Community supported agriculture and other farm-to-consumer schemes potentially offer a great way for independent farmers to compete in a food market dominated by uber-farms, mega-distributors, and large supermarkets. But selling direct does have its challenges, according to Will Lau, a food-focused technologist in New Zealand. Suddenly, farmers can find themselves doing jobs they aren’t trained for, or don’t have time for: sales, customer service, and order-fulfilment, for example.
And, the extra tasks can be overwhelming, he says. Lau recently spoke with a farmer on New Zealand’s South Island, who has cut his customer base from 600 to 150, because he can’t cope with the workload. "He was starting to have an impact on the food in his area. People wanted to go local and organic, rather than through the main markets," Lau says. "But, at 600 customers, his family life was deteriorating."
To help food businesses sell direct, Lau has come up with a new ordering-and-delivery management system that he says takes out a lot of the hassle. Called BuckyBox, the web-based service helps farmers keep up with orders and address changes, work out how much food is needed weekly, and the most efficient way of loading and delivering the boxes at the doorstep. Lau describes BuckyBox as mix between a Salesforce.com-type customer management system and a "light version of something you might use at Fedex."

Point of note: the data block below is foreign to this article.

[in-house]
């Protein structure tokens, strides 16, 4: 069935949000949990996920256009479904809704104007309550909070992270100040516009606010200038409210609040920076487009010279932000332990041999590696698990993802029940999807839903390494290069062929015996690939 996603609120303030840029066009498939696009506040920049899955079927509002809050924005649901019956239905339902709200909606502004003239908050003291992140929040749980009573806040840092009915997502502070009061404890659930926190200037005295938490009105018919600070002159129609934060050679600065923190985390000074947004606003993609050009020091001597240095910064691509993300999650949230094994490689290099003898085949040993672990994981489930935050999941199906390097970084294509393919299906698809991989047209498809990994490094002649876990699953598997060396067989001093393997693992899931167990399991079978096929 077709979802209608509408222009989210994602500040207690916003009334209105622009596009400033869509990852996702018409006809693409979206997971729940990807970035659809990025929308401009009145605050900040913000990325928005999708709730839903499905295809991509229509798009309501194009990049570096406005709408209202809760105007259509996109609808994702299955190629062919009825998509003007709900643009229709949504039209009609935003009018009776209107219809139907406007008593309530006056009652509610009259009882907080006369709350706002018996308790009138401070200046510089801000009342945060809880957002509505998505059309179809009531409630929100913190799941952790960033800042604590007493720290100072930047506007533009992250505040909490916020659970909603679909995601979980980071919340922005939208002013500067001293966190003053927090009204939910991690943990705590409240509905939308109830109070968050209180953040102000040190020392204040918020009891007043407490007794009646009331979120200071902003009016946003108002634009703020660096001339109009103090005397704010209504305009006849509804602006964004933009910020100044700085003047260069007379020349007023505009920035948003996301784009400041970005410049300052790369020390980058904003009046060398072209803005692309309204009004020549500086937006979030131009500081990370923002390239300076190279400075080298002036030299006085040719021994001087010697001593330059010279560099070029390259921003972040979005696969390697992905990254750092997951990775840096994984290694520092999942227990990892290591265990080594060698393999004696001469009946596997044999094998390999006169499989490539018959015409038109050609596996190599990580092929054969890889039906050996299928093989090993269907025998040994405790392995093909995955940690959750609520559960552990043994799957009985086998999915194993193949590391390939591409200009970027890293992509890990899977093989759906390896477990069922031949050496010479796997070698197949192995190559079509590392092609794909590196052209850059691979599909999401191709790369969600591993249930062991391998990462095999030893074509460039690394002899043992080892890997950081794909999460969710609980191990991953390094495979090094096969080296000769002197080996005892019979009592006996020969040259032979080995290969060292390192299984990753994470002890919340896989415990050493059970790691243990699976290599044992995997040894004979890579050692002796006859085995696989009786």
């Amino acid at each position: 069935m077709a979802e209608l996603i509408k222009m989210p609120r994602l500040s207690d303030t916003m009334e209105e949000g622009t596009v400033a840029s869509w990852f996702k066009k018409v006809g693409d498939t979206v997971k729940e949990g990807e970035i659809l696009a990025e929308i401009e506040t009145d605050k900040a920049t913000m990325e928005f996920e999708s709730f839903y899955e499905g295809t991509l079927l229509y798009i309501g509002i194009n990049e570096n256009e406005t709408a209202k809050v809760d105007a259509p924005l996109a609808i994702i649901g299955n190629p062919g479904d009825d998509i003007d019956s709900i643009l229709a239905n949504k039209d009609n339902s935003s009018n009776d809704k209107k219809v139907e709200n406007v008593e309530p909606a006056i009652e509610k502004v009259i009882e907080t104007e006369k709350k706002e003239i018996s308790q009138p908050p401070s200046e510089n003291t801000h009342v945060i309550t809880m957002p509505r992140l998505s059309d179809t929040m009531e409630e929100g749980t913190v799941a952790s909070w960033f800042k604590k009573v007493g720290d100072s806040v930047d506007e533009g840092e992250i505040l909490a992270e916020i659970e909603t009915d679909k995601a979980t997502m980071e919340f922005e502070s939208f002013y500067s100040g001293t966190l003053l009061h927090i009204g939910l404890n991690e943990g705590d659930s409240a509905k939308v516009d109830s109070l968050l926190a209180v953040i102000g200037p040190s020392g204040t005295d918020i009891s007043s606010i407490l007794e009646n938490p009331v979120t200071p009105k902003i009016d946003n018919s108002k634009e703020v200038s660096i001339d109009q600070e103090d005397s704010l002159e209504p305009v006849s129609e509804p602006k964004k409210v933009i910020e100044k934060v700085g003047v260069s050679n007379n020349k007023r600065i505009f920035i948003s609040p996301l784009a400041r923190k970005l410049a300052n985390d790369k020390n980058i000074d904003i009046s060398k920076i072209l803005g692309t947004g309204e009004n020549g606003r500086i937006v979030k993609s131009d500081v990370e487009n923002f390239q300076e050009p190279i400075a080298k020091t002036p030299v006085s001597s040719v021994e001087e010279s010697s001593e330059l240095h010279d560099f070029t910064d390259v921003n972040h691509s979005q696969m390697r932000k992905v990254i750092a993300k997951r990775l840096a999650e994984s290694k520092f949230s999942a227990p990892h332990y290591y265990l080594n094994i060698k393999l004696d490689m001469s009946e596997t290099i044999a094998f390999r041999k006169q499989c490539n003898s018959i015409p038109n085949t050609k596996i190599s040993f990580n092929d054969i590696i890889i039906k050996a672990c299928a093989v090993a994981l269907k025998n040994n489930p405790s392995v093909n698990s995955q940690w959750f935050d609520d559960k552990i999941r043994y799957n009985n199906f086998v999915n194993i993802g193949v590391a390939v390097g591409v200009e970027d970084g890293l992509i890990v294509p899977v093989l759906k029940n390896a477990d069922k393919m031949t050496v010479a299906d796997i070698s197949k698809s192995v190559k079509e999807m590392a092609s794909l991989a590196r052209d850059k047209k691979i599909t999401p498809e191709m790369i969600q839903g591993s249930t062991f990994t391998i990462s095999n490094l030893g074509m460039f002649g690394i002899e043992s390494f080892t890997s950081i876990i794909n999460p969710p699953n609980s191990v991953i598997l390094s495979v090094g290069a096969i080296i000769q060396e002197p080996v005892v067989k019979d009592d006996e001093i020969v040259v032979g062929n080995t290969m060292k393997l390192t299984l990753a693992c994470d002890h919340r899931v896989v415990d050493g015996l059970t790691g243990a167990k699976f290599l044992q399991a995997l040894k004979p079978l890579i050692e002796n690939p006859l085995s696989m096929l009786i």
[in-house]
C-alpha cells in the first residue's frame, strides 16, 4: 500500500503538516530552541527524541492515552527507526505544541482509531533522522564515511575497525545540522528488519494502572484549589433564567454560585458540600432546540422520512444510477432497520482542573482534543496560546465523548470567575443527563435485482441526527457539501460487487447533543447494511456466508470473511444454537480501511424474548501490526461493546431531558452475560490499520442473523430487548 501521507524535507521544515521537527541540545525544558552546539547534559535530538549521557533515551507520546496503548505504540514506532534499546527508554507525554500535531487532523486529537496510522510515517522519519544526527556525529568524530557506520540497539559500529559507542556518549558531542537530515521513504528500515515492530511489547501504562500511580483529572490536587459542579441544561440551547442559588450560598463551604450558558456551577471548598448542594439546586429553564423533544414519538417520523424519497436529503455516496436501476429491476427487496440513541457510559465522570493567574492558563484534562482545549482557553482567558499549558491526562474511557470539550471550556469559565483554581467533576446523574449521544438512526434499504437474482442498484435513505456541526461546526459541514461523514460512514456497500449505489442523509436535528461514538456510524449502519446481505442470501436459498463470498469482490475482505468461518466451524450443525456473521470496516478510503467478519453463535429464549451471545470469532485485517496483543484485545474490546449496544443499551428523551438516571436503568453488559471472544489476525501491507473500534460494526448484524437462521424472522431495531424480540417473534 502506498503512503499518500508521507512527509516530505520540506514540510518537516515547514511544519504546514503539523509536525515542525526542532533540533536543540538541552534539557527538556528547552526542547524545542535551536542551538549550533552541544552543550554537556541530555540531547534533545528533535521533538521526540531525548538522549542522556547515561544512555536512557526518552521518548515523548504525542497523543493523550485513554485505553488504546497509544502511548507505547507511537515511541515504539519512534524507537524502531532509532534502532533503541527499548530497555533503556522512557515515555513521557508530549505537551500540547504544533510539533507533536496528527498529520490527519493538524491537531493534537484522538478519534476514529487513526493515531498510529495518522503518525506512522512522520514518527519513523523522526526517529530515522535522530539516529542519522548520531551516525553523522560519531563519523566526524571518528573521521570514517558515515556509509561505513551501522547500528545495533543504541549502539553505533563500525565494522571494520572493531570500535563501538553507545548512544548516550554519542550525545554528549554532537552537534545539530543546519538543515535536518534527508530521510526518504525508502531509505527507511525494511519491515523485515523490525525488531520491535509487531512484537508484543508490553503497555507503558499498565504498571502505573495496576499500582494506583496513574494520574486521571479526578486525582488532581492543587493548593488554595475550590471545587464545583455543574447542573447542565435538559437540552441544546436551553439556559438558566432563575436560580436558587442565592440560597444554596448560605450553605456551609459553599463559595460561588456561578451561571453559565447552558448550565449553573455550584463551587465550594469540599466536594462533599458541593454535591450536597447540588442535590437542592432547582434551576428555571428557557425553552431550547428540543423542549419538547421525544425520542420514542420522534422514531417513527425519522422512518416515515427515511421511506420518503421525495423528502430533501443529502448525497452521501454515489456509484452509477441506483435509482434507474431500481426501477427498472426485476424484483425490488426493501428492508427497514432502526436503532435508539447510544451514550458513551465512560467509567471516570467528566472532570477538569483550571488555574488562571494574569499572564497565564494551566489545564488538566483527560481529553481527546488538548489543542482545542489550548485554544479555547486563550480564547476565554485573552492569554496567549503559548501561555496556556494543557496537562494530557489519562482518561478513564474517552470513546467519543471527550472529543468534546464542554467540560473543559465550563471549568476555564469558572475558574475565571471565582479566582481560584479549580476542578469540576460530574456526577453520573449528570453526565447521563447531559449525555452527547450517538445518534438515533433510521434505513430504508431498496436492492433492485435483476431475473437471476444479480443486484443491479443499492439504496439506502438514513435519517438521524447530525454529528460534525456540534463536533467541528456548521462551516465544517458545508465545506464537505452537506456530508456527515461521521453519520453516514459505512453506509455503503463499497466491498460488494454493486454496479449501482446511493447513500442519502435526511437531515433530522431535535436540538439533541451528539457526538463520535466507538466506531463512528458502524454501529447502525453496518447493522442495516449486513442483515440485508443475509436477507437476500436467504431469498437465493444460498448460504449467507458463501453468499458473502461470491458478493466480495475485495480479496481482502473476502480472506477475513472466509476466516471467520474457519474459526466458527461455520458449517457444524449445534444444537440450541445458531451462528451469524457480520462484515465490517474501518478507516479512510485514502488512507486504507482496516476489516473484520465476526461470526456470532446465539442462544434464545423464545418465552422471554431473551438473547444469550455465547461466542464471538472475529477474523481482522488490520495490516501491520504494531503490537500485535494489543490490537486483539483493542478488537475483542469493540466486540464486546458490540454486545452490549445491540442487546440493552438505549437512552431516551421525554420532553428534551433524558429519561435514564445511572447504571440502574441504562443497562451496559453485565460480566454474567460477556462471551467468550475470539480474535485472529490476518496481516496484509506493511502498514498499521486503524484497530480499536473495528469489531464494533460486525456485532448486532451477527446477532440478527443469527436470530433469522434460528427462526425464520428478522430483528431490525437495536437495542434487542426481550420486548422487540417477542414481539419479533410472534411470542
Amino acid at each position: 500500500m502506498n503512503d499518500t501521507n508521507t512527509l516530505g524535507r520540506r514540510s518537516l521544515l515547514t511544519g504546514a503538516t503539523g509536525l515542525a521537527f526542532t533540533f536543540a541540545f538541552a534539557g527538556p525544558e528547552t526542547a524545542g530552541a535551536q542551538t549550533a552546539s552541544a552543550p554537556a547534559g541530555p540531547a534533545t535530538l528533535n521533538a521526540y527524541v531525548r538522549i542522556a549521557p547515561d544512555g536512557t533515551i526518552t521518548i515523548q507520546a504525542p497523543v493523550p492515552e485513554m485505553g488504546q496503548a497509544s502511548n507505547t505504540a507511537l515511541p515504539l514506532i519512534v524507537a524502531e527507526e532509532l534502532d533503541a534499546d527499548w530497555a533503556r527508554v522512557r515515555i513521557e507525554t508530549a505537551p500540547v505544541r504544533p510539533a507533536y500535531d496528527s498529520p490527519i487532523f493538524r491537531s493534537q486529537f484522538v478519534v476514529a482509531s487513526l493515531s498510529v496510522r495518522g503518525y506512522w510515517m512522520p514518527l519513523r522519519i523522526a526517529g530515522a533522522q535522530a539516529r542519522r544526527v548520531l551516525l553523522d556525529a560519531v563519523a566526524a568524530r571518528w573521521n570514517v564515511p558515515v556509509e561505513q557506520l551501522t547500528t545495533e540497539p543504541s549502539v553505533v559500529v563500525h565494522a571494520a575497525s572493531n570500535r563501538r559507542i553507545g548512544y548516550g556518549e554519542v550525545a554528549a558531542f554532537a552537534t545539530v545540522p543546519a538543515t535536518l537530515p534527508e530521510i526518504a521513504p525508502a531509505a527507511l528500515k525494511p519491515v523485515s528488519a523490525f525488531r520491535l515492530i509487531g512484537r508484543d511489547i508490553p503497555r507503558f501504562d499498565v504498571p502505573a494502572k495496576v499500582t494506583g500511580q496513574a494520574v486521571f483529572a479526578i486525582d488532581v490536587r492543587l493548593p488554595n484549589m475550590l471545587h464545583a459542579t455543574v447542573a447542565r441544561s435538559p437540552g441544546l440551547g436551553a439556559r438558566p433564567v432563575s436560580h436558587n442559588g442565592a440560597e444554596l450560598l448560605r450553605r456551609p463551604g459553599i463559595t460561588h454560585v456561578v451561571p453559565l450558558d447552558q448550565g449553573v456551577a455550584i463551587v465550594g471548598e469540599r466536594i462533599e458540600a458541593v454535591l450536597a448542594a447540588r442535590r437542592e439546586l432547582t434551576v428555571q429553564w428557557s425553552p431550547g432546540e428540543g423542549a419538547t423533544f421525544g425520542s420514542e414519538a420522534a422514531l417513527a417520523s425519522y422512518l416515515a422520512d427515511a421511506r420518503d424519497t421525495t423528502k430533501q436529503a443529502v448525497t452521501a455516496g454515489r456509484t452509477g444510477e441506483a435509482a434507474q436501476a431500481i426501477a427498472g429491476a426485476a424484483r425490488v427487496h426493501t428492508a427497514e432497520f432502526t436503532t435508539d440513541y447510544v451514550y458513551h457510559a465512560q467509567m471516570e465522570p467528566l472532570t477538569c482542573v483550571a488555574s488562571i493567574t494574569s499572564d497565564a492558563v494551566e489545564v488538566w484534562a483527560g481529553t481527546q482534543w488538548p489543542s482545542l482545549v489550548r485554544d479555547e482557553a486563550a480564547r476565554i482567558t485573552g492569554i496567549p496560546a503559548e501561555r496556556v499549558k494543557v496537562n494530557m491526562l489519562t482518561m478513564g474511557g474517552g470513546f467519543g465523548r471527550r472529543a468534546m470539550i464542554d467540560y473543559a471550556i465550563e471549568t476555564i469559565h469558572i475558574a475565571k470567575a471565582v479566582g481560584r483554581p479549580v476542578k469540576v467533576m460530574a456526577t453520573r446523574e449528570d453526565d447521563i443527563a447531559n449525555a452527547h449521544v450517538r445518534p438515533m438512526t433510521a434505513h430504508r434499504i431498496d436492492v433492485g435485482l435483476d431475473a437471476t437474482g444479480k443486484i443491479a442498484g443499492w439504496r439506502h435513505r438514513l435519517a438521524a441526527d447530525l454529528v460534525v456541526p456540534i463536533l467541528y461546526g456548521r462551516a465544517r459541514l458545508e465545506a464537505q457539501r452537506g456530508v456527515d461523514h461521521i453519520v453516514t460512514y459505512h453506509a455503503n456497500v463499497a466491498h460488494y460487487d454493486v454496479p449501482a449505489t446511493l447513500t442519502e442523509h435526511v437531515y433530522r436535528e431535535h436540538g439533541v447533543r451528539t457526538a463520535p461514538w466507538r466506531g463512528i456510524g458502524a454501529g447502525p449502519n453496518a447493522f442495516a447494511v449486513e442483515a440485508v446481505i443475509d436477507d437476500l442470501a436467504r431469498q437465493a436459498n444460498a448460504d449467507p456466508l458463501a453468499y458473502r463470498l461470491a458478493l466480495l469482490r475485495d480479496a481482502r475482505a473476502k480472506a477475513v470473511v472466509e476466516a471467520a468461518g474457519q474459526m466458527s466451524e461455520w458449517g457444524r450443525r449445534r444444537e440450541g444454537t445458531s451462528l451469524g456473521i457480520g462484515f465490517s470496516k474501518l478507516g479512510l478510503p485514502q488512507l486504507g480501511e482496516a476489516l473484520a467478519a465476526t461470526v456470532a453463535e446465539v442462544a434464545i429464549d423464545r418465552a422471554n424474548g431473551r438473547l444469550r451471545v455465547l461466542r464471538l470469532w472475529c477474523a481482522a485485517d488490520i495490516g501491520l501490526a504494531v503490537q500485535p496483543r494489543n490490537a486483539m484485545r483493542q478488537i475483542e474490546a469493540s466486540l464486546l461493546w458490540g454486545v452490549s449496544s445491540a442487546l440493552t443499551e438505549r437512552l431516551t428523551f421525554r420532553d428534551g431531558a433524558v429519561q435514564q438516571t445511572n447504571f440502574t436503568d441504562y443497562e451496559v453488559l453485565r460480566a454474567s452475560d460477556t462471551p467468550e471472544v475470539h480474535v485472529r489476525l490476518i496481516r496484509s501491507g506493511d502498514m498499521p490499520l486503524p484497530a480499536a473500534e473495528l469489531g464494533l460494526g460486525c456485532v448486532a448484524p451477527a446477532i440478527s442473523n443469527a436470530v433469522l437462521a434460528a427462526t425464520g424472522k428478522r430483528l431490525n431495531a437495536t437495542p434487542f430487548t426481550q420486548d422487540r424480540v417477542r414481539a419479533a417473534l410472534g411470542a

Lau claims BuckyBox, which is in beta, will cut the average farmer’s admin load from two days a week, to just 2 hours. And, as a result, he hopes the service will catalyze local food production and distribution, putting small businesses on a more equal footing IT-wise, and helping box-operators to expand further.
"We want to make it viable again for small farms," Lau says. "Customers want local, fresh, direct food. It’s just a problem for small farms to be financially viable. If we can remove the major impediment to these guys selling direct, it should help them. This admin is killing them at the moment."
To use BuckyBox, customers will pay a small commission on their total trade through the system (the numbers are still being worked out). But Lau isn’t looking to get rich. Two-thirds of annual profits will go to five sustainable food organizations, including 30 Project, in New York (the other third will go back to BuckyBox’s investors).
"We’ve got a lot of groups who work in specialist areas. Ultimately, we’d like to create a space where people who are working on a better food system collaborate more at the project level," Lau says.